Continuing with the historical sampling of the earlier writings on behalf of the Rochester Engineering Society, the years following "The Great War," into and through the “Great Depression,” continued to be a time of reaching out for the maturing Society, both locally and nationally. The meeting minutes describe a series of technical discussions and presentations intended to broaden the technical horizons of the membership (especially the CE's, ME's and EE's). The RES affiliated itself with a number of National technical societies, adopted local Affiliated Societies, frequently held joint meetings with them and continued taking action on a growing list of public matters. Certain issues of standardization, some crucial to public safety, became the responsibility of the RES and its affiliates. In the pervasive economic downturn of the “Great Depression,” the magazine offered classified advertising for unemployed engineers, technicians and draftsmen and took other steps to try to deal with the crisis. Still, it continued its effort to shape the function, purpose and infrastructure of the City of Rochester, and beyond. Soon, war would again affect the Society, taking away many of its leaders while providing opportunities for others to step forward to fill these vacancies. In an effort to provide even greater perspective on the happenings and concerns of the day, a synopsis, featuring selected items from "The Rochester Engineer" has become an integral part of this series. The Second World War and the Korean Conflict are now history. These experiences have changed the face and, no doubt, the future of the community. The Rochester municipal leadership and the industrial community have become immersed in the cold-war, growth economy.
“The Rochester Engineer” (February 1967) (continued) This issue provided the seventh article in its series, “Our Affiliates,” this time featuring the Rochester Section, ASME. Having become one of the first RES Affiliates, the Rochester Section, one of over 150 such ASME groups, had grown to over 450 members by 1967. RES Affiliates, and other technical organizations’ activities for the month included: American Society for Metals - “The F-111 Aircraft”, American Society for Quality Control – “Liars, Engineers & Statisticians” and American Institute of Chemical Engineers – “Happiness is Assuming Everyone is Ethical.” This issue also provided information on five public sector engineering position openings, including four opportunities at the City of Rochester Bureau of Buildings and an airport engineer at the County of Monroe.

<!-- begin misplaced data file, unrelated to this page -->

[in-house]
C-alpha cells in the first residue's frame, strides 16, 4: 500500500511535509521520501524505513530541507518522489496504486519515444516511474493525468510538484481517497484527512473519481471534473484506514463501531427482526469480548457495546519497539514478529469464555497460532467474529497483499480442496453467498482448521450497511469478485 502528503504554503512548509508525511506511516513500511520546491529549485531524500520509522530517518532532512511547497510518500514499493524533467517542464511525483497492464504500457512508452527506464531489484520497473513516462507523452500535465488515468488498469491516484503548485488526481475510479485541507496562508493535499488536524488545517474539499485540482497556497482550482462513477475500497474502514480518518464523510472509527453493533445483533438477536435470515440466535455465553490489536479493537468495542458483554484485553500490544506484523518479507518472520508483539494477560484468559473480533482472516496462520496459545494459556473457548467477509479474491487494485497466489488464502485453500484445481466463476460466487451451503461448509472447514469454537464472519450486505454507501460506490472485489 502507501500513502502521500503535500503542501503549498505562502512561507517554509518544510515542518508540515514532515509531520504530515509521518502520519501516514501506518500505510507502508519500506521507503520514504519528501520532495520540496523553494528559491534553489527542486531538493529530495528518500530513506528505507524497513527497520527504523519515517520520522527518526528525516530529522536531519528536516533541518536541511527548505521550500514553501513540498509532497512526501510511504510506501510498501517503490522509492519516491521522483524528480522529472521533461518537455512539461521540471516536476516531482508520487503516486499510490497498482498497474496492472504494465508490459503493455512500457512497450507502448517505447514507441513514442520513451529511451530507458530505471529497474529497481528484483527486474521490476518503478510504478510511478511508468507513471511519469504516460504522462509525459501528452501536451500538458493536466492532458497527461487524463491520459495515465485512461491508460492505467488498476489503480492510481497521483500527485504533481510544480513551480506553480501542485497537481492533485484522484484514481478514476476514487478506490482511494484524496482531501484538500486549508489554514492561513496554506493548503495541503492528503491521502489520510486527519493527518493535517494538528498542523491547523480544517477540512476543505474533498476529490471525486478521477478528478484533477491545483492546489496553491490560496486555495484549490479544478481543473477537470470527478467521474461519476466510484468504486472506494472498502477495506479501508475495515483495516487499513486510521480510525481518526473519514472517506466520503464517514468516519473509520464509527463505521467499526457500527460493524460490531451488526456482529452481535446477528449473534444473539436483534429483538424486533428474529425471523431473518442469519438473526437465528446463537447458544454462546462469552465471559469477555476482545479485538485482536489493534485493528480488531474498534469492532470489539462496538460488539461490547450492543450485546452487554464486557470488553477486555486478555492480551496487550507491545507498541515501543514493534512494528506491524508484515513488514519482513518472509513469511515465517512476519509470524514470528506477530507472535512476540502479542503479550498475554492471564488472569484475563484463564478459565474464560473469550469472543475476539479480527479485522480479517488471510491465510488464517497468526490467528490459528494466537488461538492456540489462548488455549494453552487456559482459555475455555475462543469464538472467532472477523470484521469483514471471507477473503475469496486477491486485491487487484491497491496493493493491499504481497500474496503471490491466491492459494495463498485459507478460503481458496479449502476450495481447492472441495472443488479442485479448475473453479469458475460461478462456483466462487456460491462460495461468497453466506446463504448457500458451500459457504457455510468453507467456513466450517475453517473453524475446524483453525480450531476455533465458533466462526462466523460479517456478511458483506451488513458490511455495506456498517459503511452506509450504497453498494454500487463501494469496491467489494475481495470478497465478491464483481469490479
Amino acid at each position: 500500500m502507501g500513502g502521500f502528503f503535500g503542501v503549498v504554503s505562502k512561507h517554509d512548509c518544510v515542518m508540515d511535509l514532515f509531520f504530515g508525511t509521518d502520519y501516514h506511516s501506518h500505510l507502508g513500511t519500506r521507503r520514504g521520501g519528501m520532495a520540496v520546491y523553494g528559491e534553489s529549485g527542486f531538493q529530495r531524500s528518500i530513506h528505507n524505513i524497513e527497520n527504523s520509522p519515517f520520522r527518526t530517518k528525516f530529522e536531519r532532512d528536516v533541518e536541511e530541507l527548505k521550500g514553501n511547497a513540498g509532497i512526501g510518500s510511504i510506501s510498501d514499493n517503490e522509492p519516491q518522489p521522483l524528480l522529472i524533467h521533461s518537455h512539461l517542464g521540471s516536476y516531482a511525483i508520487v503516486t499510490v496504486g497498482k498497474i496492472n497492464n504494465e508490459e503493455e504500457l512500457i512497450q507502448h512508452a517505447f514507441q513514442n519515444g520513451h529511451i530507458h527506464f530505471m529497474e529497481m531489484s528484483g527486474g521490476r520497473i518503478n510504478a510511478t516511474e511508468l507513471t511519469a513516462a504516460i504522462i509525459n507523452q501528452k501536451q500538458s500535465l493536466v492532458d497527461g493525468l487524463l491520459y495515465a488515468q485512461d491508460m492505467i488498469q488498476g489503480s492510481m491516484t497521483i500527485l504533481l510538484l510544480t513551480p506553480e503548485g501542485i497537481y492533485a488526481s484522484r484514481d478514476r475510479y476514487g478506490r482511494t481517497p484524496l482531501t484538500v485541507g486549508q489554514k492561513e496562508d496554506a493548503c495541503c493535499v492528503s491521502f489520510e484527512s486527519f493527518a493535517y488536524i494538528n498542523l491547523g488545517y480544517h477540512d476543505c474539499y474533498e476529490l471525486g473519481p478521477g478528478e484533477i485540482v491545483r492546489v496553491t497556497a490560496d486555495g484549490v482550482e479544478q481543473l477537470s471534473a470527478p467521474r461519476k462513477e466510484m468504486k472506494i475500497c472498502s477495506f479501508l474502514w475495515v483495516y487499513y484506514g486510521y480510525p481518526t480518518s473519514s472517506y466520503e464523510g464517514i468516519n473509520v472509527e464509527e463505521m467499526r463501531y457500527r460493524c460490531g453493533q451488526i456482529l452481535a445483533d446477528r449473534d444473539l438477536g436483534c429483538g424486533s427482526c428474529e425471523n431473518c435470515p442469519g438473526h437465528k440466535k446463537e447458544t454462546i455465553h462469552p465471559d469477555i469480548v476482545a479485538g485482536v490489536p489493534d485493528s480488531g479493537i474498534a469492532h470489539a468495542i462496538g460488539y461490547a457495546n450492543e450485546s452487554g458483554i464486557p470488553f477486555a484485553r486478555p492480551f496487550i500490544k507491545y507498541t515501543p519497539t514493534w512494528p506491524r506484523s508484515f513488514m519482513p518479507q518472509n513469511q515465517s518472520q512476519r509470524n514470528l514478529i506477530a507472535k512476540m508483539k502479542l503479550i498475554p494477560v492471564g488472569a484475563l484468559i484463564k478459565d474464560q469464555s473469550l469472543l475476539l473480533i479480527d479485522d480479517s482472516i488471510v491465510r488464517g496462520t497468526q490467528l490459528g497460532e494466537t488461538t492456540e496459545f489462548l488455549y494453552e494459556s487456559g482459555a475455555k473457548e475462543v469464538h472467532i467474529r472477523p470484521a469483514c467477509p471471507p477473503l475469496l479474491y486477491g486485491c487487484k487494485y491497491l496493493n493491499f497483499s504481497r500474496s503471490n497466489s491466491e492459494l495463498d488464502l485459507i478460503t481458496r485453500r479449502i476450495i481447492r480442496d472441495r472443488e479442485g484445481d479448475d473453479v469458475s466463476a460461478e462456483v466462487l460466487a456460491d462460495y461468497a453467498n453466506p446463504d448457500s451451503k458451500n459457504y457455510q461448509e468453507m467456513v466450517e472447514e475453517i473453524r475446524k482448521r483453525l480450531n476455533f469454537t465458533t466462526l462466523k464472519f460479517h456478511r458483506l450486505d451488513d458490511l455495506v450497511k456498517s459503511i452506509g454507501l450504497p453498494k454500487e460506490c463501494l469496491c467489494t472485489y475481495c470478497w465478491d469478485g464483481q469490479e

March 1, 1967 (Board of Directors Meeting - U of R Faculty Club) The Board approved nine new membership applications. The Board received a report on a survey of the interests and needs in the Rochester area for an Engineers’ Center. A recommendation was made that the RES seek professional with for funding and membership campaigns. An additional suggestion was made that a project manager be selected for such a project. Questions were raised regarding location, renovation costs, adequacy of meeting facilities and the challenge of increasing membership (by over 2000), in such a short timeframe. This resulted in a brief review of several possible locations/facilities in the Rochester area, considered in recent years, all of which had been rejected by the Executive Committee, for various reasons. There then ensued an extended discussion of the procedure to be followed in this project, culminating in a single decision; to design and produce a brochure describing the Engineers’ Center Project, for use in soliciting support. A motion was then made, and passed, that a delegation from the RES be appointed to visit at least six similar engineers’ centers, toward gathering input from others’ experiences. The Awards Committee reported, presenting a motion, proposing several changes to the guidelines/requirements for selecting the “Engineer of the Year,” including participation in local (or national) engineering societies, full- time practice (or management) in engineering, residents of Monroe (or adjacent) Counties, nominations could come from RES Affiliates or RES individual members, and that no posthumous awards should be made. The Publications Committee reported that a discussion had been held and an offer made to a possible vendor, regarding hiring them to publish The Rochester Engineer, but that it had been declined. Instead, the Board decided that the current revenue shortfalls could be overcome with a concerted effort to increase advertising.